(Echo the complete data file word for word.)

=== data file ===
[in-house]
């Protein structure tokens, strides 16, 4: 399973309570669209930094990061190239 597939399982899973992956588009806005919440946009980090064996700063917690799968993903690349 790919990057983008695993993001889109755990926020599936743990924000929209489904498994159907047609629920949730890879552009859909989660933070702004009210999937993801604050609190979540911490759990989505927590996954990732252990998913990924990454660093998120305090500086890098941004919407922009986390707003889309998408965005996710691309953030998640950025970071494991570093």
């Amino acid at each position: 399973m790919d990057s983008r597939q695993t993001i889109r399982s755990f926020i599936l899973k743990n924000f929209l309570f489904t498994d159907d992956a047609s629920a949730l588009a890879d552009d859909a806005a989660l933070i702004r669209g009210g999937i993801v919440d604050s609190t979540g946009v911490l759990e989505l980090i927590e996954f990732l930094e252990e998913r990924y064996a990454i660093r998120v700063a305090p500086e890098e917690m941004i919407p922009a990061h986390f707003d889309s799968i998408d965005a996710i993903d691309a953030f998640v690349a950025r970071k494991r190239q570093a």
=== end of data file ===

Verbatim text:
[in-house]
């Protein structure tokens, strides 16, 4: 399973309570669209930094990061190239 597939399982899973992956588009806005919440946009980090064996700063917690799968993903690349 790919990057983008695993993001889109755990926020599936743990924000929209489904498994159907047609629920949730890879552009859909989660933070702004009210999937993801604050609190979540911490759990989505927590996954990732252990998913990924990454660093998120305090500086890098941004919407922009986390707003889309998408965005996710691309953030998640950025970071494991570093």
């Amino acid at each position: 399973m790919d990057s983008r597939q695993t993001i889109r399982s755990f926020i599936l899973k743990n924000f929209l309570f489904t498994d159907d992956a047609s629920a949730l588009a890879d552009d859909a806005a989660l933070i702004r669209g009210g999937i993801v919440d604050s609190t979540g946009v911490l759990e989505l980090i927590e996954f990732l930094e252990e998913r990924y064996a990454i660093r998120v700063a305090p500086e890098e917690m941004i919407p922009a990061h986390f707003d889309s799968i998408d965005a996710i993903d691309a953030f998640v690349a950025r970071k494991r190239q570093a």